Greens want every TV show captioned

STACEY KIRK
Last updated 13:15 14/08/2014
Mojo Mathers
Kirk Hargreaves/Fairfax NZ
Mojo Mathers

Relevant offers

Politics

Stacey Kirk: Moko's killers deserve life in jail - they've already gotten away with murder Does Brexit wreck it for New Zealand? Trade Minister to meet with EU and UK to discuss impact of Brexit on Kiwi exporters Jonathan Milne: Sorry Boris, you can't come crawling back to the Commonwealth, the days of Empire are gone Moko: Hit, kicked, thrown, bitten, stomped and smothered – but prosecutors can't prove couple murdered the boy NZ cigarette plain packaging law would see Imperial Tobacco sue for compensation Guy Williams: How to take down the National Party Powerful NZ dame: UK ties to become deeper, stronger and more significant Winston Peters hails 'stunning 24 hours in world politics' Government reaches out to pokies sector over community funding decline

The Green Party has released its disability policy, calling for 100 per cent captioning on all television programmes.

It would also increase job support funding for people with disabilities by $6.8 million, and boost the Total Mobility scheme by $3.5m.

The party's disabilities spokeswoman, Mojo Mathers, made the announcement today.

Mathers is New Zealand's first deaf MP. Her election triggered Parliamentary TV to be captioned from next term.

"We know that there are still significant barriers for disabled people to fully participate in our society, including access to work and popular culture," Mathers said.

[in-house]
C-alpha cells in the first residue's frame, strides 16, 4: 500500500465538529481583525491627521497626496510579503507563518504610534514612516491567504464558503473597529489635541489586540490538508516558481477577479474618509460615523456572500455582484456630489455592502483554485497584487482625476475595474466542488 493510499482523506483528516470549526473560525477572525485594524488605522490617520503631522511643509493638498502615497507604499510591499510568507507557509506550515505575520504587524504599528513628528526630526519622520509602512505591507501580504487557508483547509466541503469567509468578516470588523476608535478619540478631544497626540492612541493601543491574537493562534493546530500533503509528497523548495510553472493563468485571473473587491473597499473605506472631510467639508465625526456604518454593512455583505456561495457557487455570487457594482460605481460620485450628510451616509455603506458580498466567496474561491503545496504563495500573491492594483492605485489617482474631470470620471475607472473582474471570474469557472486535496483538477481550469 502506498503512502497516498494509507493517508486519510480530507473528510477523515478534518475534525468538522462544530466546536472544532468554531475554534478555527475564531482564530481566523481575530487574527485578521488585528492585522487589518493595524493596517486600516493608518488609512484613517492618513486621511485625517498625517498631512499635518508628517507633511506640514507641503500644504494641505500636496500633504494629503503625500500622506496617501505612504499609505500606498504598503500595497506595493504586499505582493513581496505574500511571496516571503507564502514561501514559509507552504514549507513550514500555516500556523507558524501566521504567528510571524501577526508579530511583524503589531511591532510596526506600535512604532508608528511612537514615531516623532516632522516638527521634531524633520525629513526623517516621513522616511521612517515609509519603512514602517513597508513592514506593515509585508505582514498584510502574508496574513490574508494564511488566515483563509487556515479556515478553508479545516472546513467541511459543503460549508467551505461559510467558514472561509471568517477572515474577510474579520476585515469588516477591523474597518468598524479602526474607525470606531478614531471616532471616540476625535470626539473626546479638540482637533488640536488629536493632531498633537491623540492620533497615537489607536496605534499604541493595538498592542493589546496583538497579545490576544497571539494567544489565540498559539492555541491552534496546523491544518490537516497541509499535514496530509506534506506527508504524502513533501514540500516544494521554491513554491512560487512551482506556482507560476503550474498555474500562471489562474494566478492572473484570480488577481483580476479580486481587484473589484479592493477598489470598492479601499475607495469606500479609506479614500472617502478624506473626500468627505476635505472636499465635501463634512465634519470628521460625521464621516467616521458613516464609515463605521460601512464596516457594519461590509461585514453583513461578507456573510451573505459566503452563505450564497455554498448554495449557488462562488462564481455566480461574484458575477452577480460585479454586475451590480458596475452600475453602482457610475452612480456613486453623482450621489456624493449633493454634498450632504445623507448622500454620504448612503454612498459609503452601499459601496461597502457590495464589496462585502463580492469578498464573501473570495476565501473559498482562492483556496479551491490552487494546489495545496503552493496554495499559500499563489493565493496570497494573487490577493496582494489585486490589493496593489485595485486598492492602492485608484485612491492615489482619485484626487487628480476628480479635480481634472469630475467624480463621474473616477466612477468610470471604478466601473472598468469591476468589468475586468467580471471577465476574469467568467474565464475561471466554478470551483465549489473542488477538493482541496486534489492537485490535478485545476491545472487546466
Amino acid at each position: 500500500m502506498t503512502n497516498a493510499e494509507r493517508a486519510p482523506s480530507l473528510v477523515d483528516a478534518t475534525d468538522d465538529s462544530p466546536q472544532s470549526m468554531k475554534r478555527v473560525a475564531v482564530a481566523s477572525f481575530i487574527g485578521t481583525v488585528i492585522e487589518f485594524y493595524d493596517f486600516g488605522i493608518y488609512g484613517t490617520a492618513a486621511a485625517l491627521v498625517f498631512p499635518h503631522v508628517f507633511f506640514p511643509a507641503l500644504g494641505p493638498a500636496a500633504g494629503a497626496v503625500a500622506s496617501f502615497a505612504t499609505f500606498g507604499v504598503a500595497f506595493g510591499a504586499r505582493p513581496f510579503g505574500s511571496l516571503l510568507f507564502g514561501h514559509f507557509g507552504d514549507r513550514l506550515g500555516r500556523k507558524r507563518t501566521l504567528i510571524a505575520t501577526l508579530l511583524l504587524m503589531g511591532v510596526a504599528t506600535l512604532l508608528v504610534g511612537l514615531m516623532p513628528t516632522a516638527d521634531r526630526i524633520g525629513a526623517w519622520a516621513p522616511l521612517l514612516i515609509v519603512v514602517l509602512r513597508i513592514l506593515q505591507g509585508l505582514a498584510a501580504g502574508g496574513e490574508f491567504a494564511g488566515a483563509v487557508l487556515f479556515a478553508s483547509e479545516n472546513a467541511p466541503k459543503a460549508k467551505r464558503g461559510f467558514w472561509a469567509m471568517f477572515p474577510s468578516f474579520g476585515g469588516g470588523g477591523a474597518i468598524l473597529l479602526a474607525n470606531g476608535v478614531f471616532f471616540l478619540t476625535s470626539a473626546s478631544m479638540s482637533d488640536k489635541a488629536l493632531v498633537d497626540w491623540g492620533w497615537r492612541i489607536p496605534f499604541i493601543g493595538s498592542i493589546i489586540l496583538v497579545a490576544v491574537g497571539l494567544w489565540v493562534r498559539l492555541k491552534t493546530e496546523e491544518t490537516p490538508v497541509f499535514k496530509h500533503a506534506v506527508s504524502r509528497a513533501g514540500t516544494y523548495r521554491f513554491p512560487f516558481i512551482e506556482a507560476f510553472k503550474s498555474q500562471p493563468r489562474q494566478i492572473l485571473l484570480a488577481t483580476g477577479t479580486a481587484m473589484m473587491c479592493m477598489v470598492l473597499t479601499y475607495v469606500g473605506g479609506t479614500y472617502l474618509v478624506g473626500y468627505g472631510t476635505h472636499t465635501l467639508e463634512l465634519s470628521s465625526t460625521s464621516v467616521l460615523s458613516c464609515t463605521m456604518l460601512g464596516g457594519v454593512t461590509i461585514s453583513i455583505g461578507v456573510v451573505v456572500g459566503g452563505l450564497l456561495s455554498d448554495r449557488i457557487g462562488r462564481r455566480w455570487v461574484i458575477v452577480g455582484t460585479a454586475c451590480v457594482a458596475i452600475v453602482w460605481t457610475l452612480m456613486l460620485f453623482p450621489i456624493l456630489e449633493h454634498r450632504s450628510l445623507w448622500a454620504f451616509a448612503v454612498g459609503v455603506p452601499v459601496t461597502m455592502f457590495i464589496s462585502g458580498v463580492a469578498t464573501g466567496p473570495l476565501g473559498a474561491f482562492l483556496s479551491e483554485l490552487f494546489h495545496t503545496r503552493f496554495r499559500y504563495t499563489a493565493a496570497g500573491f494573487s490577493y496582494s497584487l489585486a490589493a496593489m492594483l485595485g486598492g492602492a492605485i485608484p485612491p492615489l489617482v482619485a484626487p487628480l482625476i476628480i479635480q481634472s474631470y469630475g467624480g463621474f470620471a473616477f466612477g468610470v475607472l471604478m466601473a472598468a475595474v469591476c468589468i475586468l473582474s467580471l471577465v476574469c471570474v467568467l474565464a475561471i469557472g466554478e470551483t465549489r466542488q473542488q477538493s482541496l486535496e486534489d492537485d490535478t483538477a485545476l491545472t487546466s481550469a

"Internationally, New Zealand lags behind on captioning. On average only 25 per cent of New Zealand TV is captioned compared to 85 per cent in Australia and 99 per cent in the United Kingdom and United States of America."

No on-demand TV was captioned in New Zealand.

Mathers also said disabled people were under-represented in the work force and the Greens would improve their "pathways to employment" as well as to home ownership.

"In government we will work with the State Services Commission, in conjunction with the Office for Disability Issues and Disabled Persons Organisation, to identify pathways to employment and retention for disabled people.

"We will open up access to our Progressive Home Ownership package to disabled people to help them into a home of their own."

Labour has also announced part of its disabilities policy.

It would provide free annual health checks for people with an intellectual disability, Labour's disability issues spokeswoman Ruth Dyson said today.

"We will also employ another 100 additional special education teachers and we will review the entire system of special needs support."

Dyson was determined to support quality living for disabled people in the community.

"To that end we will make sure that more houses are designed to meet the needs of all New Zealanders.

"Labour accepts that there is still a long way to before all disabled people are living in a fully inclusive society but our policy will also ensure there will be consultation in partnership around areas of policy shortfalls and inadequacy."

Speaking to the New Zealand Disability Support Network awards function last night, Minister for Disability Issues Tariana Turia said the Government had placed a strong emphasis on developing a disability action plan.

Ad Feedback

"It is about having a framework to prioritise resources, to be able to say this is what we want to do, and how we want to do it," Turia said.

The focus areas of the Government's action plan had been to increase access, improve disability supports, promote employment and ensure personal safety.

- Stuff

Special offers
Opinion poll

Should the speed limit be raised to 110kmh on some roads?

Yes

No

Vote Result

Related story: 110kmh limit moves closer

Featured Promotions

Sponsored Content